Diet-Induced Obesity Prevents Interstitial Dispersion of Insulin in Skeletal Muscle

Department of Physiology and Biophysics, University of Southern California, Los Angeles, California, USA.
Diabetes (Impact Factor: 8.1). 12/2009; 59(3):619-26. DOI: 10.2337/db09-0839
Source: PubMed


Obesity causes insulin resistance, which has been interpreted as reduced downstream insulin signaling. However, changes in access of insulin to sensitive tissues such as skeletal muscle may also play a role. Insulin injected directly into skeletal muscle diffuses rapidly through the interstitial space to cause glucose uptake. When insulin resistance is induced by exogenous lipid infusion, this interstitial diffusion process is curtailed. Thus, the possibility exists that hyperlipidemia, such as that seen during obesity, may inhibit insulin action to muscle cells and exacerbate insulin resistance. Here we asked whether interstitial insulin diffusion is reduced in physiological obesity induced by a high-fat diet (HFD).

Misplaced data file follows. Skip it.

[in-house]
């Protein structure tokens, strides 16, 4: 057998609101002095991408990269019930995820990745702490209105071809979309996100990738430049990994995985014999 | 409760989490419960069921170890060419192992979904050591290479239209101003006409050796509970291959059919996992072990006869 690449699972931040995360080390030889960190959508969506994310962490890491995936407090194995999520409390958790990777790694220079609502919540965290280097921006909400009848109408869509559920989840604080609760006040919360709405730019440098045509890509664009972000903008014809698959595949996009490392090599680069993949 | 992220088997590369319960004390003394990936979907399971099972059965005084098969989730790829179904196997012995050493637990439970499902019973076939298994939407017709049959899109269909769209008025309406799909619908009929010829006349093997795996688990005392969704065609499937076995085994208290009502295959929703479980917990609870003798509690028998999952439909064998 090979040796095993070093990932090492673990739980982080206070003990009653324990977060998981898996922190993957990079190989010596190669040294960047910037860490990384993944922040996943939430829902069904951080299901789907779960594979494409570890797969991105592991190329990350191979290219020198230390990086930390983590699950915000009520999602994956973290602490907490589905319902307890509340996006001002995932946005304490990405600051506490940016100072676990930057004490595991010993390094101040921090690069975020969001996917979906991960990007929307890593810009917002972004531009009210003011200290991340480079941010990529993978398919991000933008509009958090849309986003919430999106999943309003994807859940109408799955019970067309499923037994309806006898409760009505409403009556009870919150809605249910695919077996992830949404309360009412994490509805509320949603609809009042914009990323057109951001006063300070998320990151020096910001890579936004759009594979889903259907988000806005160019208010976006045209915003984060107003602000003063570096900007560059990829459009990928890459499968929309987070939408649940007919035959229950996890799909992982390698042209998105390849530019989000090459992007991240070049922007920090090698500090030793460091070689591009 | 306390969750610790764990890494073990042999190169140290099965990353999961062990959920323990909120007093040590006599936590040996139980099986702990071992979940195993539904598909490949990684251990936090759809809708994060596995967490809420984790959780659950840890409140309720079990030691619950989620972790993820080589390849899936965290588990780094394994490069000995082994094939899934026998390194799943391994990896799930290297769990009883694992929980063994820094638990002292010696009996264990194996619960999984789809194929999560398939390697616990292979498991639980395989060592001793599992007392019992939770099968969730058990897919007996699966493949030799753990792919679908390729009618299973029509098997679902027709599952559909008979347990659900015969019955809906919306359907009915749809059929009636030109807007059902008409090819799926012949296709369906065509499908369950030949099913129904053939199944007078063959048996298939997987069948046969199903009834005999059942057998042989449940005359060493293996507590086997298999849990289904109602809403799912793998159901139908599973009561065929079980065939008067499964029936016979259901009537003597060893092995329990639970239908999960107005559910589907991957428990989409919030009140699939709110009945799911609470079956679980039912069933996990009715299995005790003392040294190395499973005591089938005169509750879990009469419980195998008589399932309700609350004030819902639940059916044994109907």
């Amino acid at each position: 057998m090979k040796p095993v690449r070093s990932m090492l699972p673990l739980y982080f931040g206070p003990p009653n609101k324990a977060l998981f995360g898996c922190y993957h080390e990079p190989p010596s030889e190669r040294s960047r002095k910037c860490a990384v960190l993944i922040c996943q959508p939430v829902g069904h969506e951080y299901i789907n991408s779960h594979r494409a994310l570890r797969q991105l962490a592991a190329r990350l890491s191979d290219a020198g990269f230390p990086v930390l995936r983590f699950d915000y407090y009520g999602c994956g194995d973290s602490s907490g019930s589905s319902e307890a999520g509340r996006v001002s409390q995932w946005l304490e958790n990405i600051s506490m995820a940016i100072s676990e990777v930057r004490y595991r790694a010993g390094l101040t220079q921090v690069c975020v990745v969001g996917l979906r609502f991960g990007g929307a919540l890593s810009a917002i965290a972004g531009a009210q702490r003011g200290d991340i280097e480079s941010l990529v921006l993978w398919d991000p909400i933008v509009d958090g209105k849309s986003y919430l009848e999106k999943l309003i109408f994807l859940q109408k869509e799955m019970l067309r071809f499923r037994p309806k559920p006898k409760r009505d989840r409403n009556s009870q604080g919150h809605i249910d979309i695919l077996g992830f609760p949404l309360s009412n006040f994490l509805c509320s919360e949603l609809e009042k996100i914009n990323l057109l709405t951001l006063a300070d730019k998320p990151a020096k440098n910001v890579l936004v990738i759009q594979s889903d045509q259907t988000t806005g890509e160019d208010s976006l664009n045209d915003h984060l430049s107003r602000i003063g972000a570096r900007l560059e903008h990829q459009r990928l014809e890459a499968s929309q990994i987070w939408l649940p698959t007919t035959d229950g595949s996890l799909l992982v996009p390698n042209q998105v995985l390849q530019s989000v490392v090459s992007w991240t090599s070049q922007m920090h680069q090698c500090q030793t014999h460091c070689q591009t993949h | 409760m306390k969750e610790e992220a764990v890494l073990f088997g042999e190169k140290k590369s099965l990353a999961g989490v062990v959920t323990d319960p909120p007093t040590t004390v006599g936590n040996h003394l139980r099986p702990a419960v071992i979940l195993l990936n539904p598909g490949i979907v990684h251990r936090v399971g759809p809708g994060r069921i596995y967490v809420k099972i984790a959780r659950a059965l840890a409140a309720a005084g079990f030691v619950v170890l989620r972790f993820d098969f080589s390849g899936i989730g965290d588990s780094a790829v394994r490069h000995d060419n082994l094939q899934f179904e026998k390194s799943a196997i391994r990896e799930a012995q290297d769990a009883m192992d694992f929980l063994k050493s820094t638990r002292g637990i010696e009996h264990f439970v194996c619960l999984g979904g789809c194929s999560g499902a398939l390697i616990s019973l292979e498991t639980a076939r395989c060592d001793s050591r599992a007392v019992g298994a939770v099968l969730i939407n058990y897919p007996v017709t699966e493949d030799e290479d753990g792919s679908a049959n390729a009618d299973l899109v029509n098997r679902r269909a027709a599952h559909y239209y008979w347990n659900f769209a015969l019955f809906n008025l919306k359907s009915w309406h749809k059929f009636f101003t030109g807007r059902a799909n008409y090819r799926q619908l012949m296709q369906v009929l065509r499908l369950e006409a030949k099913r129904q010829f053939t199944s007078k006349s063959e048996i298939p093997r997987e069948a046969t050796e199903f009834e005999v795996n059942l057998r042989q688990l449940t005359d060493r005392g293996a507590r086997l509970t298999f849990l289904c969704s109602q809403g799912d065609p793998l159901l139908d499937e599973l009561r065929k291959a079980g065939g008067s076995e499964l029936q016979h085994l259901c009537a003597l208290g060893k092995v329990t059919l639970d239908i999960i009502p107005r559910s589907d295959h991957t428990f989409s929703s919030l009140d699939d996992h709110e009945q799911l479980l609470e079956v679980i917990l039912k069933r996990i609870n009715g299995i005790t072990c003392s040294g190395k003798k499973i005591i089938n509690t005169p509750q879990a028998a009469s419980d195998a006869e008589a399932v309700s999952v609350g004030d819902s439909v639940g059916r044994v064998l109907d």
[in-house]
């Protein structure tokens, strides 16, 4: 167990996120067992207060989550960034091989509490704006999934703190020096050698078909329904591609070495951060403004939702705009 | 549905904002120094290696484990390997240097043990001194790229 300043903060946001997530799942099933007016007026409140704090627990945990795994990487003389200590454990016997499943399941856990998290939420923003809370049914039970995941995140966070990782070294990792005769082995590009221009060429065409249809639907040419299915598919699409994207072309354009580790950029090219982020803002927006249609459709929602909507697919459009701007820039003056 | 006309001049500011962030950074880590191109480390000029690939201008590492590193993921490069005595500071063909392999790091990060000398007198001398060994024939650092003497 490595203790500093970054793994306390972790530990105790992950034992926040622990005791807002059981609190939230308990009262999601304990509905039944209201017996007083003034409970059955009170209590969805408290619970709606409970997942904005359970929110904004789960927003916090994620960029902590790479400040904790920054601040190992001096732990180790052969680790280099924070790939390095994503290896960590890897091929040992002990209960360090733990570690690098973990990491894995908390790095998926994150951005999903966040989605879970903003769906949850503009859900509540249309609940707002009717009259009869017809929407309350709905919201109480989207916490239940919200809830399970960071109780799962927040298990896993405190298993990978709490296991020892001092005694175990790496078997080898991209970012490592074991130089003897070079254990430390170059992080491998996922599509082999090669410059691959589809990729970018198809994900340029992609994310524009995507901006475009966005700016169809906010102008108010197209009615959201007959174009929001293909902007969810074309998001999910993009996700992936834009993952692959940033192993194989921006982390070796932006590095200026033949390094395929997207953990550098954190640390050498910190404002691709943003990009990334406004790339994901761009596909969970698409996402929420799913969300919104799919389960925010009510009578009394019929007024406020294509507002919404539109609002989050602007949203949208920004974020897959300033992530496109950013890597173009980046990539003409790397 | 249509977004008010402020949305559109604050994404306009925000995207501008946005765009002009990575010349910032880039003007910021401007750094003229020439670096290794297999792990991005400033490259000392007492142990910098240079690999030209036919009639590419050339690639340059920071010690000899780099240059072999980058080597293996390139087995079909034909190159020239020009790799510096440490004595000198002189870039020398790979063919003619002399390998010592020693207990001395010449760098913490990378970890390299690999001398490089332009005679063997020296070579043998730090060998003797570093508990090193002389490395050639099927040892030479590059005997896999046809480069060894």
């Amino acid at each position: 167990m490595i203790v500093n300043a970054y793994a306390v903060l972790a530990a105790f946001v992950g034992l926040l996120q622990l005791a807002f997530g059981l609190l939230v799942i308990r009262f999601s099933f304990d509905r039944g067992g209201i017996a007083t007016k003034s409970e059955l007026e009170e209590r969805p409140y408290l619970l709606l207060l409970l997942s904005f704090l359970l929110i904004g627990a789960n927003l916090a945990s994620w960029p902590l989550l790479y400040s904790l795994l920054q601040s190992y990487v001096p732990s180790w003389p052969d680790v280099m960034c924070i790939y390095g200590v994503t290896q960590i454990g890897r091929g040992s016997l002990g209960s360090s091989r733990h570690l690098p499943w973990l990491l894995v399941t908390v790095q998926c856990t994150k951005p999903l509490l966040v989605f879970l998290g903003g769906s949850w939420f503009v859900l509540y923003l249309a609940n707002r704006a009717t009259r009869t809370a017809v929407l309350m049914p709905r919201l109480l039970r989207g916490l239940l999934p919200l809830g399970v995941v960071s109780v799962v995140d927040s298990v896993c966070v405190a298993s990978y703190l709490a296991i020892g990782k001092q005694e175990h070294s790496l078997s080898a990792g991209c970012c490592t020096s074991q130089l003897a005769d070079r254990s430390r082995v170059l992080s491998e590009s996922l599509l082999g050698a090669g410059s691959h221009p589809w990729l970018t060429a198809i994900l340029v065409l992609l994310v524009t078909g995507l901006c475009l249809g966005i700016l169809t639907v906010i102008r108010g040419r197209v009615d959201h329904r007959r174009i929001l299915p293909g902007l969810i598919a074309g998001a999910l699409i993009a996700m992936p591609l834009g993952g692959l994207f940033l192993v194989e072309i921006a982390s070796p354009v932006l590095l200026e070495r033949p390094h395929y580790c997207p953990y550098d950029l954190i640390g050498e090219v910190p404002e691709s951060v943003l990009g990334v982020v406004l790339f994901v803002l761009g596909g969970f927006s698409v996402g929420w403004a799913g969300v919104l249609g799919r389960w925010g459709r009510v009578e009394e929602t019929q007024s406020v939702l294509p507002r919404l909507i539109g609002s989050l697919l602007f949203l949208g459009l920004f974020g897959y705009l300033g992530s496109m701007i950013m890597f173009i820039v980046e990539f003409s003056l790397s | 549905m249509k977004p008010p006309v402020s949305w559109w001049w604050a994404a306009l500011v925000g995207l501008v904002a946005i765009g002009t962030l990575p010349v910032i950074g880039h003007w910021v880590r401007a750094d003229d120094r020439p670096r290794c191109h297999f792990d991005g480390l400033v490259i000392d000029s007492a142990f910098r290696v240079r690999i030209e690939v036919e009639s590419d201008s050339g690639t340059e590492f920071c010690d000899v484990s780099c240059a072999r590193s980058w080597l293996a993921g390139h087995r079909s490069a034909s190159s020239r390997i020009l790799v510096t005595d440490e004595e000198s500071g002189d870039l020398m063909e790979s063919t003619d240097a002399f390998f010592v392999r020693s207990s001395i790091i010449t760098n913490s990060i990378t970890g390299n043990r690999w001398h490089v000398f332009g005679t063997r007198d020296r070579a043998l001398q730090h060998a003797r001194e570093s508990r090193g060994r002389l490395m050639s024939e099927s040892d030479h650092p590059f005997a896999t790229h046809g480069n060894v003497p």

Dogs were fed a regular diet (lean) or one supplemented with bacon grease for 9-12 weeks (HFD). Basal insulin (0.2 mU x min(-1) x kg(-1)) euglycemic clamps were performed on fat-fed animals (n = 6). During clamps performed under anesthesia, five sequential doses of insulin were injected into the vastus medialis of one hind limb (INJ); the contralateral limb (NINJ) served as a control.
INJ lymph insulin showed an increase above NINJ in lean animals, but no change in HFD-fed animals. Muscle glucose uptake observed in lean animals did not occur in HFD-fed animals.
Insulin resistance induced by HFD caused a failure of intramuscularly injected insulin to diffuse through the interstitial space and failure to cause glucose uptake, compared with normal animals. High-fat feeding prevents the appearance of injected insulin in the interstitial space, thus reducing binding to skeletal muscle cells and glucose uptake.

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